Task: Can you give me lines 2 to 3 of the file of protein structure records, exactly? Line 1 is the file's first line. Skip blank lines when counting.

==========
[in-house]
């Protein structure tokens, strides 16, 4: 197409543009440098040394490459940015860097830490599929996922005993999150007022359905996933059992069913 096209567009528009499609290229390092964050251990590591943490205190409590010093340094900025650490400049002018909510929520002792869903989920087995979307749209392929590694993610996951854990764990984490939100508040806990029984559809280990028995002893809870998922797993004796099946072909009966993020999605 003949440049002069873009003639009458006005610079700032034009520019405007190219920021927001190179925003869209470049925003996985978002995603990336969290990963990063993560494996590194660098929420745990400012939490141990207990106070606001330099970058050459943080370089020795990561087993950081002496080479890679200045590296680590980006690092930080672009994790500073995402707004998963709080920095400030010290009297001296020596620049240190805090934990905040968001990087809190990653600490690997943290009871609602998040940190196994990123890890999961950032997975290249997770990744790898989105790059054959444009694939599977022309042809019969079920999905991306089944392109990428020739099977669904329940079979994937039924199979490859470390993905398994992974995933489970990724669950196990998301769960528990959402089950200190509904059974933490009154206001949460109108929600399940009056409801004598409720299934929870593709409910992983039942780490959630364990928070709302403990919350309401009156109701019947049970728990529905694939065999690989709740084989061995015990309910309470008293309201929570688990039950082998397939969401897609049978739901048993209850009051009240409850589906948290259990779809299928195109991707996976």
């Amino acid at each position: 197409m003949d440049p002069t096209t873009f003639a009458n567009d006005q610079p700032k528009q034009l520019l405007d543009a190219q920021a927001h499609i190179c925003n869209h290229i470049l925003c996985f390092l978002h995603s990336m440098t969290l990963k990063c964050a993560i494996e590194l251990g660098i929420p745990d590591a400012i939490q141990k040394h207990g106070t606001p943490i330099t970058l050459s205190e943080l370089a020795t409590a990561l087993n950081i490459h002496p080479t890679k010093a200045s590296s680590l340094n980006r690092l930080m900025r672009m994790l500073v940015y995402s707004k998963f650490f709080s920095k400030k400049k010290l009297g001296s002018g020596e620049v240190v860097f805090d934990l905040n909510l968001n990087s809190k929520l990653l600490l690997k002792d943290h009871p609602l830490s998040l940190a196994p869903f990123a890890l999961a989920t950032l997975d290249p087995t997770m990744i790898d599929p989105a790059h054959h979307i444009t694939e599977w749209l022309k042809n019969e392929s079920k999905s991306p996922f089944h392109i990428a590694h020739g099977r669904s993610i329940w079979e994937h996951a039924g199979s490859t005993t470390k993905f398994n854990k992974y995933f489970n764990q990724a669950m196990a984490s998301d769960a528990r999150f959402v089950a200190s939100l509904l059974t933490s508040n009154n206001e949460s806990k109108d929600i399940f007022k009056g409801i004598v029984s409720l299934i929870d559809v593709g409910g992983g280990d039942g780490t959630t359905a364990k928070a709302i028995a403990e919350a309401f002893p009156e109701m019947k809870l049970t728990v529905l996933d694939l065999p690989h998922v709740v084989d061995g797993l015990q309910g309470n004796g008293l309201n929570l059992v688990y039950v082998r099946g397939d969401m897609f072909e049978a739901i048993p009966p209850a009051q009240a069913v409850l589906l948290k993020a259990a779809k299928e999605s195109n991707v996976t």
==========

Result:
């Protein structure tokens, strides 16, 4: 197409543009440098040394490459940015860097830490599929996922005993999150007022359905996933059992069913 096209567009528009499609290229390092964050251990590591943490205190409590010093340094900025650490400049002018909510929520002792869903989920087995979307749209392929590694993610996951854990764990984490939100508040806990029984559809280990028995002893809870998922797993004796099946072909009966993020999605 003949440049002069873009003639009458006005610079700032034009520019405007190219920021927001190179925003869209470049925003996985978002995603990336969290990963990063993560494996590194660098929420745990400012939490141990207990106070606001330099970058050459943080370089020795990561087993950081002496080479890679200045590296680590980006690092930080672009994790500073995402707004998963709080920095400030010290009297001296020596620049240190805090934990905040968001990087809190990653600490690997943290009871609602998040940190196994990123890890999961950032997975290249997770990744790898989105790059054959444009694939599977022309042809019969079920999905991306089944392109990428020739099977669904329940079979994937039924199979490859470390993905398994992974995933489970990724669950196990998301769960528990959402089950200190509904059974933490009154206001949460109108929600399940009056409801004598409720299934929870593709409910992983039942780490959630364990928070709302403990919350309401009156109701019947049970728990529905694939065999690989709740084989061995015990309910309470008293309201929570688990039950082998397939969401897609049978739901048993209850009051009240409850589906948290259990779809299928195109991707996976």
């Amino acid at each position: 197409m003949d440049p002069t096209t873009f003639a009458n567009d006005q610079p700032k528009q034009l520019l405007d543009a190219q920021a927001h499609i190179c925003n869209h290229i470049l925003c996985f390092l978002h995603s990336m440098t969290l990963k990063c964050a993560i494996e590194l251990g660098i929420p745990d590591a400012i939490q141990k040394h207990g106070t606001p943490i330099t970058l050459s205190e943080l370089a020795t409590a990561l087993n950081i490459h002496p080479t890679k010093a200045s590296s680590l340094n980006r690092l930080m900025r672009m994790l500073v940015y995402s707004k998963f650490f709080s920095k400030k400049k010290l009297g001296s002018g020596e620049v240190v860097f805090d934990l905040n909510l968001n990087s809190k929520l990653l600490l690997k002792d943290h009871p609602l830490s998040l940190a196994p869903f990123a890890l999961a989920t950032l997975d290249p087995t997770m990744i790898d599929p989105a790059h054959h979307i444009t694939e599977w749209l022309k042809n019969e392929s079920k999905s991306p996922f089944h392109i990428a590694h020739g099977r669904s993610i329940w079979e994937h996951a039924g199979s490859t005993t470390k993905f398994n854990k992974y995933f489970n764990q990724a669950m196990a984490s998301d769960a528990r999150f959402v089950a200190s939100l509904l059974t933490s508040n009154n206001e949460s806990k109108d929600i399940f007022k009056g409801i004598v029984s409720l299934i929870d559809v593709g409910g992983g280990d039942g780490t959630t359905a364990k928070a709302i028995a403990e919350a309401f002893p009156e109701m019947k809870l049970t728990v529905l996933d694939l065999p690989h998922v709740v084989d061995g797993l015990q309910g309470n004796g008293l309201n929570l059992v688990y039950v082998r099946g397939d969401m897609f072909e049978a739901i048993p009966p209850a009051q009240a069913v409850l589906l948290k993020a259990a779809k299928e999605s195109n991707v996976t």